The Saturday Slam: Hurricanranas V.S. Frankensteiners


(See? Cena CAN Rana! I mean, not very well, but still!)

Skipping the formalities for today, Cagesiders, because we have quite the doozy of a comparison on our hands. Today we're looking at two very similar maneuvers: Hurricanranas and Frankensteiners. So, as the great King Ross would say, let's get crackin' with the knackin'!

We begin in Mexico. in the early 1950s, with one Daniel García Arteaga. Arteaga had just finished a bit part in the film Huracán Ramírez, which follows the story of Fernando Torres, a college dropout turned lounge singer turned luchador, wrestling as Ramírez to help support his family, despite his father's wishes. This would begin a series of five movies with the Huracán Ramírez character, a trend in those days with masked luchadors becoming real-life superheroes (The great El Santo, lucha libre's patron deity, has fifty movies and a comic series to his name).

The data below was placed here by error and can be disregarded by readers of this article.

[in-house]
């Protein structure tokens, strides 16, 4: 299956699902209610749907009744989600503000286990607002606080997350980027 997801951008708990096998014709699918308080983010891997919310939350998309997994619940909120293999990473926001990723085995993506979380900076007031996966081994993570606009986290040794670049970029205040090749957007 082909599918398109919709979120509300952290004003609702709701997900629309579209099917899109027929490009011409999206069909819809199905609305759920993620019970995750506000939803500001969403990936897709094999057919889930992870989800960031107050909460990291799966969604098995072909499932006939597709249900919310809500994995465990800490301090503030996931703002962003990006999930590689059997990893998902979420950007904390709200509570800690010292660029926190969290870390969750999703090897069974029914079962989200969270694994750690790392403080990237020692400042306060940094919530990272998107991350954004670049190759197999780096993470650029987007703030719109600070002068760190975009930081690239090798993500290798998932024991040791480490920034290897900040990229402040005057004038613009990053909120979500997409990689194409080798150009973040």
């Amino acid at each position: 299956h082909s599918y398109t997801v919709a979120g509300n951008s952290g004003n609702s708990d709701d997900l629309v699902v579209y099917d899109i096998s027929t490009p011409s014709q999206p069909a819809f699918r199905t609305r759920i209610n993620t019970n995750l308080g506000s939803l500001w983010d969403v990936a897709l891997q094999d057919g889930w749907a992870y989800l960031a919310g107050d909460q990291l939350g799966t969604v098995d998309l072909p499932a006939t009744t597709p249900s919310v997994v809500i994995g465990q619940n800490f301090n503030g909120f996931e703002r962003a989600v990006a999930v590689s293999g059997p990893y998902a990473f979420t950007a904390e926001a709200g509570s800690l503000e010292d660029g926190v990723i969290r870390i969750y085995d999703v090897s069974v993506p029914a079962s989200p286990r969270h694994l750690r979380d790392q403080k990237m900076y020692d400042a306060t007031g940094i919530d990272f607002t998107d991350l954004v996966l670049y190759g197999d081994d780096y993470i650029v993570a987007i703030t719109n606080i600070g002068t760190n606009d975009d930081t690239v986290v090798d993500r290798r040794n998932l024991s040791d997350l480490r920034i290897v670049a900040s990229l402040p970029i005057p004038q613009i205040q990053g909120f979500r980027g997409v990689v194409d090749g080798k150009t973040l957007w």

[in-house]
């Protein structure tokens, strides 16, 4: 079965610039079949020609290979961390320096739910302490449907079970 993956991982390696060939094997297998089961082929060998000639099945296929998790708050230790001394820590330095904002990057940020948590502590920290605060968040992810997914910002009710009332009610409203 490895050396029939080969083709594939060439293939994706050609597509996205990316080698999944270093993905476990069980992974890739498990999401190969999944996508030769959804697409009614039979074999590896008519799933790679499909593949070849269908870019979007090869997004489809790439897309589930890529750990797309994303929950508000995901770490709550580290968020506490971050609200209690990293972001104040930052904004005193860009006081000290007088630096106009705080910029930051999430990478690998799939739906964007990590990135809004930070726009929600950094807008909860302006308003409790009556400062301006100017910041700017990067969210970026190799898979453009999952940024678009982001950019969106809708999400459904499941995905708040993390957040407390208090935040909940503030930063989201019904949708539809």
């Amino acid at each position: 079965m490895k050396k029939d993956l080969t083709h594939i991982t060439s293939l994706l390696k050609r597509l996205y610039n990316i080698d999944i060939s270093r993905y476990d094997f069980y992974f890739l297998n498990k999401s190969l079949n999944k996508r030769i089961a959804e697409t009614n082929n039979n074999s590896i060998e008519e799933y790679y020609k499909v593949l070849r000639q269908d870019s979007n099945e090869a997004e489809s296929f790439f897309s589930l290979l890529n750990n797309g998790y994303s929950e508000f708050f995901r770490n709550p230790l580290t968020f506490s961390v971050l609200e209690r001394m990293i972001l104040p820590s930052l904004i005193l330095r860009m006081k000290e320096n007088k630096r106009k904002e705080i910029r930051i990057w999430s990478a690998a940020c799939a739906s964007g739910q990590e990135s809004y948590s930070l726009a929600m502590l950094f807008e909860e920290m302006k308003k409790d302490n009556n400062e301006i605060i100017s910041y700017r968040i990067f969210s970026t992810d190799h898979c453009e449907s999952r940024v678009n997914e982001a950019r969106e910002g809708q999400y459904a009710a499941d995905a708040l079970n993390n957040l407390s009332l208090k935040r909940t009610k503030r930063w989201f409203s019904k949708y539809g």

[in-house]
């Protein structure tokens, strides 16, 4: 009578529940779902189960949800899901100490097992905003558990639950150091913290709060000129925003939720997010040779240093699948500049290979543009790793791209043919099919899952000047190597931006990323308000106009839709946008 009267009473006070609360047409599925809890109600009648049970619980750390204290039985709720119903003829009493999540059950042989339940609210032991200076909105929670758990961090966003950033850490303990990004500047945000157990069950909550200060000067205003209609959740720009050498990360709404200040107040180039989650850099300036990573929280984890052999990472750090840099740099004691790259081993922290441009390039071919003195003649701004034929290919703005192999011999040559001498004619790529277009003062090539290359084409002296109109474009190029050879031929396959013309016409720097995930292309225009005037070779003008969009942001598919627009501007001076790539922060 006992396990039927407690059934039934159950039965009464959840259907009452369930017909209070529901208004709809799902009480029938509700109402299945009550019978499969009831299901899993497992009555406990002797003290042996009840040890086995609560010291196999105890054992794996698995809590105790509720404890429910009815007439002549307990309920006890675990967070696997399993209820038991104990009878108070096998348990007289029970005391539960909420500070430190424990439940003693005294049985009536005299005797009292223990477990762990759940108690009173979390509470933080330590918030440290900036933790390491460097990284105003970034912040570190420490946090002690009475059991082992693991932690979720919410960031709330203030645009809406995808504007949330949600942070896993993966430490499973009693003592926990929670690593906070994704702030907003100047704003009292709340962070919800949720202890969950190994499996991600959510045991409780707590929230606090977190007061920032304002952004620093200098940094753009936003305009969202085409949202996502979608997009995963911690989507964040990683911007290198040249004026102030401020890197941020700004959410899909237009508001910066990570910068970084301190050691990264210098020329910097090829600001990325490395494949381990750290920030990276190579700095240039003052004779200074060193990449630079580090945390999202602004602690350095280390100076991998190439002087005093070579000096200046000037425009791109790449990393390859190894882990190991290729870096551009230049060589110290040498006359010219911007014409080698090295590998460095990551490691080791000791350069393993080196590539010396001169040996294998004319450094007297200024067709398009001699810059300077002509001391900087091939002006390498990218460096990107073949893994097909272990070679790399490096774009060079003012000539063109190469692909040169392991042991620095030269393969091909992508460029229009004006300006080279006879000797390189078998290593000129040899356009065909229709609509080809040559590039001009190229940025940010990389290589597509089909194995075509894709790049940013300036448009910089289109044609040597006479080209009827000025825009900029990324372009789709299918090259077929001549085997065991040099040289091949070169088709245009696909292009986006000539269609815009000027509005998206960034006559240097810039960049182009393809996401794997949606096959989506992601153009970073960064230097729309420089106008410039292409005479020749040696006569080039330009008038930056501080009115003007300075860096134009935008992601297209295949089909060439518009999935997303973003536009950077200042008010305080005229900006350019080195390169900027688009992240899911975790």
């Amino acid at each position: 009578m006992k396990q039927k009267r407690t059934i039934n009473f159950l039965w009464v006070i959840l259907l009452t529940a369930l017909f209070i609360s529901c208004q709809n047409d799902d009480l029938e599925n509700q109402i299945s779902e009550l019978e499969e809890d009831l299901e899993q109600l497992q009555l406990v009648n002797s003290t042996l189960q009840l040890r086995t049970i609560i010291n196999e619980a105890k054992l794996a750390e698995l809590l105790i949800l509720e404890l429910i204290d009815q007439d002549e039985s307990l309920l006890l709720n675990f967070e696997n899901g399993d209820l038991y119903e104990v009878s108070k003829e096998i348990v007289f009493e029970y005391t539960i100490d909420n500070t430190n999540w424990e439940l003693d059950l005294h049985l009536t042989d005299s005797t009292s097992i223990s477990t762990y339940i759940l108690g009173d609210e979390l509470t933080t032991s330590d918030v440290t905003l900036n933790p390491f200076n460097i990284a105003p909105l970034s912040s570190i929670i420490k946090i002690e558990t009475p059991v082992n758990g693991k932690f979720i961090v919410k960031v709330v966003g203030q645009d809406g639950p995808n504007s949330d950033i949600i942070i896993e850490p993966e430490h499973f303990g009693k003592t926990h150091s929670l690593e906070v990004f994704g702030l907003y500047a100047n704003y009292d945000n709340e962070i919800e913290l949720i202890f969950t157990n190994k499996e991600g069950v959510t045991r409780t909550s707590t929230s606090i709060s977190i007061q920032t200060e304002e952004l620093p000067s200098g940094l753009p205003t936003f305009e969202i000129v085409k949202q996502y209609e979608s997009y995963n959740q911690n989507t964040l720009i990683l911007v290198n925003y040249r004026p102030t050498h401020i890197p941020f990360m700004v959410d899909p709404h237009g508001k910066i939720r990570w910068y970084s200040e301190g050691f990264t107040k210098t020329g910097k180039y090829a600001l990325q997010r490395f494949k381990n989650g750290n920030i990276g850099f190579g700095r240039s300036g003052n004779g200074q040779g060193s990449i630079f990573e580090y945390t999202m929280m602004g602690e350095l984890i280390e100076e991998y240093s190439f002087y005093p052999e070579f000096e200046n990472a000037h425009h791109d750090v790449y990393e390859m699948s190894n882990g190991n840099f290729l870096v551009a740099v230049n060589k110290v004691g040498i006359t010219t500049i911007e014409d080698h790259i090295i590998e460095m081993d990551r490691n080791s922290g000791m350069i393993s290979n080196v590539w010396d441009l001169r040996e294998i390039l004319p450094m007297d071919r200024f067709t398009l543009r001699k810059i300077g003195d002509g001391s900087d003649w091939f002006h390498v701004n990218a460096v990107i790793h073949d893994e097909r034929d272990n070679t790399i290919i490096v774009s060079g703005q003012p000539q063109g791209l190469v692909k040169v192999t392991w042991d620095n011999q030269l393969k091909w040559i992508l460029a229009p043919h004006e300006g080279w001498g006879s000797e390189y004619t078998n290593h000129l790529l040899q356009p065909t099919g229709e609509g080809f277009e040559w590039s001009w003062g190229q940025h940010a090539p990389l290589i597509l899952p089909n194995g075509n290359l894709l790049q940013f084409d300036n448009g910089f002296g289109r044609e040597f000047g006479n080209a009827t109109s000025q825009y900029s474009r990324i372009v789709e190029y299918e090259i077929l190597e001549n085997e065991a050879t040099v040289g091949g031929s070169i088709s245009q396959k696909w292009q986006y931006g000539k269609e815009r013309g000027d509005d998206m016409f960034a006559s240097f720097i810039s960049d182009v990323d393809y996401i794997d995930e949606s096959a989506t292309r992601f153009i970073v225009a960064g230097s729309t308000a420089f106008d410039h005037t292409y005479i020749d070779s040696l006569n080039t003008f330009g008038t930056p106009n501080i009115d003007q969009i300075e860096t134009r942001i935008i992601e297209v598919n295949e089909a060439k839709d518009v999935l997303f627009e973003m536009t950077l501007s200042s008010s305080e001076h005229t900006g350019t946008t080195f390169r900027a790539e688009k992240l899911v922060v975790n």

(The original promotional poster for the film. And Huracán Ramírez wrestling an elephant, because we all have to pay our dues, am I right?)

Arteaga, as mentioned, did not play the titular character. In fact, he wasn't even the first man to don the mask. That honor belongs to Eduardo Bonada, who gave up the role when he no longer wanted to hide his identity from the public, and passed the legacy to Arteaga. Under the mask, Arteaga became one of the most iconic and talented luchadors of all time. And if you haven't figured it out by this point, the honor of innovating the Hurricanrana (Or, as it was called back then, la Huracarrana) also belongs to Arteaga, and he used this maneuver to win multiple championships in Mexico, cementing his own legacy while bringing honor to the Huracán Ramírez name.